I was under the impression that people do not get both PBC and PSC so am not sure about this bit. A number of us however have AIH/ PBC crossover . PBC is where autoimmunity in the body causes the cells of the small bile duct of the liver to be seen as foreign tissue matter, the body then tries to fight it off, this causes inflammation, fibrosis and can ultimately cause chirrosis (scarring) AIH is a very similar process but instead of the cells of the small bile duct, the liver tissue as a whole is seen as foregin tissue and attacked by the body. Apparently when the docs look at the cells on slides the different conditions create different cells changes, but many people say it depends where the smaples are taken from as to what cells are collected.

As for fatigue, it is on of the problems that many people with PBC complain of, and one conditon that can raely be understood by those who don't have it, even those who have nursed family and friends. The degree of fatigue isnt always consistent with the severity of illness and this is not understood by specialists.

The PBC foundation have written some great articles on fatigue and how to manage day to day activity, if you dont have back copies of the foundations magazines, it might be useful if you ring u the PBC Foundation offices and ask them their if they could locate a copy of the article for you. I believe the last one was written by dr george Mells a Hepatologist who is involved with a lot of PBC research, and I found it really useful. There is also a PBC Compendium which is free to all UK Foundation members, this is full of good information for those learning about PBC and how to live with the condition.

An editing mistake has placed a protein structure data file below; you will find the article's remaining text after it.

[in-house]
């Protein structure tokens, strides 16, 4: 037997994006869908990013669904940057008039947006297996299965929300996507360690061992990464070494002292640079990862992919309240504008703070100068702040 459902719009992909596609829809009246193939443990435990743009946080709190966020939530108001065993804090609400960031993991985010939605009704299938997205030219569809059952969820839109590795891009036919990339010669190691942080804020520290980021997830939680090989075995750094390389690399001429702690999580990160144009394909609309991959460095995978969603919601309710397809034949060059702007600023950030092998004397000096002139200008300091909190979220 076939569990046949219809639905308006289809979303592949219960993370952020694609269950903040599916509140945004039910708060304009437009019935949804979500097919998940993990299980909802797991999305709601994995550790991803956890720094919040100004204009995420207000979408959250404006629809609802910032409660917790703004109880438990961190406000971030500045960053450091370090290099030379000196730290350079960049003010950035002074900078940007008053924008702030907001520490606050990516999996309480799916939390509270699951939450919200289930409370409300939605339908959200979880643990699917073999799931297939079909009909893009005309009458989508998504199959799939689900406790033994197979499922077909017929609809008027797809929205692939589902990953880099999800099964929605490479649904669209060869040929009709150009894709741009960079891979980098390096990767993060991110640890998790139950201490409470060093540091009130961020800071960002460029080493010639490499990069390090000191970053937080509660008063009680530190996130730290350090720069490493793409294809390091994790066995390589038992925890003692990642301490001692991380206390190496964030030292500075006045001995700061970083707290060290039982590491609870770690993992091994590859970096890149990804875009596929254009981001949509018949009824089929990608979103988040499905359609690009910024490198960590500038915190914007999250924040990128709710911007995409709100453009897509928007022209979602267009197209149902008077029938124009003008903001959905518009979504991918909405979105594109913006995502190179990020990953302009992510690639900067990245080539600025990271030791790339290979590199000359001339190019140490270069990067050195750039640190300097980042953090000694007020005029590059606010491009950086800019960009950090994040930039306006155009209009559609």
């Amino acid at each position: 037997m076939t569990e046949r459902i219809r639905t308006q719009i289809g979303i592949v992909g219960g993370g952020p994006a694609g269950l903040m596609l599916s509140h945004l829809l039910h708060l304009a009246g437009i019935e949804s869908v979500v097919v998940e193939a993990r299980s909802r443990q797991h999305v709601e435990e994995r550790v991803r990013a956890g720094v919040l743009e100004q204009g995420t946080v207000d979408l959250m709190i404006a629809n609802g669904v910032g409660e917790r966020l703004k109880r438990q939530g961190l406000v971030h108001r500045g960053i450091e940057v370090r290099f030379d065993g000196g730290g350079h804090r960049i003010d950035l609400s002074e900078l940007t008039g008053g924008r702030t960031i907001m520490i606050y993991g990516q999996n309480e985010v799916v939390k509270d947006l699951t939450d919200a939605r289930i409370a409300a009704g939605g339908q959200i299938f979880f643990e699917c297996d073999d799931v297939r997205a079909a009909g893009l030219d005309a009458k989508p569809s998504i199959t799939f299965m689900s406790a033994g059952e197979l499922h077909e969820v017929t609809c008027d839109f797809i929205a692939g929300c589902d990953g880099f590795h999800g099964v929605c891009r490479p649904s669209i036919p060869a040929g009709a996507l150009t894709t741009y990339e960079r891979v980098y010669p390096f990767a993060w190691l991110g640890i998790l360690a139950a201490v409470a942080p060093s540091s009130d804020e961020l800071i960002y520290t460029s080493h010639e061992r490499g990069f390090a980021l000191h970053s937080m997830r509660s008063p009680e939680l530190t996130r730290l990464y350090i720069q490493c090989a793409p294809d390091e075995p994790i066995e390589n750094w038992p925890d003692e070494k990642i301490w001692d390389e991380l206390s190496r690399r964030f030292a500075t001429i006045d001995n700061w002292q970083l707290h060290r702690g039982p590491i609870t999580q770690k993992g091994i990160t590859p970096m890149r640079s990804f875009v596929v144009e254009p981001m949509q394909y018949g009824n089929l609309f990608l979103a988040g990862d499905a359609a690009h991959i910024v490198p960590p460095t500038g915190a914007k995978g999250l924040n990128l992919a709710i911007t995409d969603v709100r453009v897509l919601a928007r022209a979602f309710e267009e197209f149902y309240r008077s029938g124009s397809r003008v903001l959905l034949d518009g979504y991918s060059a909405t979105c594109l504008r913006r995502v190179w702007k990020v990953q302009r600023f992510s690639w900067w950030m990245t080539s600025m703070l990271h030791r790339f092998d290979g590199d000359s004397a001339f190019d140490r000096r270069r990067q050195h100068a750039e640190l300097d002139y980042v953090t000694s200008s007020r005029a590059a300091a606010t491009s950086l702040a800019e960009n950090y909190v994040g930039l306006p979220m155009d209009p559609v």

As for feeling depressed, this is of course common, it is scary to be given incomplete information about a disease that is not fully understood, but I must tell you that although you might hear many horror stories about PBC, many of us are living really good lives, and we are managing our symptoms well... there IS life after PBC. Remember also that depression itself can cause fatigue symptoms so it might be a mixture of things.

defintely join the foundation if you havent already, write any questions you have, and give them a ring. I am sure you will feel better when you have some more solid information about what is happeneing to you. hugs....


Thank you so much for this lovely detailed answer. I am a member of the Foundation and am wading through their folder now. It is fantastic. Your final paragraph really gave me a lift. I have also copied your comments to write as questions for my next consult and hopefully will understand more then. x


Hello SamT,

My Gastro Doc. says it's a very difficult diagnosis to make. Why, I don't understand because ~ The US Government of Health & Human Services has a weirdly-named website called National Digestive Diseases Information Clearinghouse (NDDIC) It states that a positive AMA test and two Alkaline Phosphatase (AK) tests, taken at least 6 months apart, that reveal abnormally elevated liver enzymes can be a diagnosis for PBC. It states that a biopsy may reveal PBC but may not reveal anything.

I wouldn't recommend obtaining health information from the government but, maybe, they got this one right. Any other reason that a AMA test would be positive except for PBC? Please tell me that there is!

Also, the Mayo Clinic website was recommended by my doctor as having good PBC information. Best of luck to you, take care.


Thanks for this xx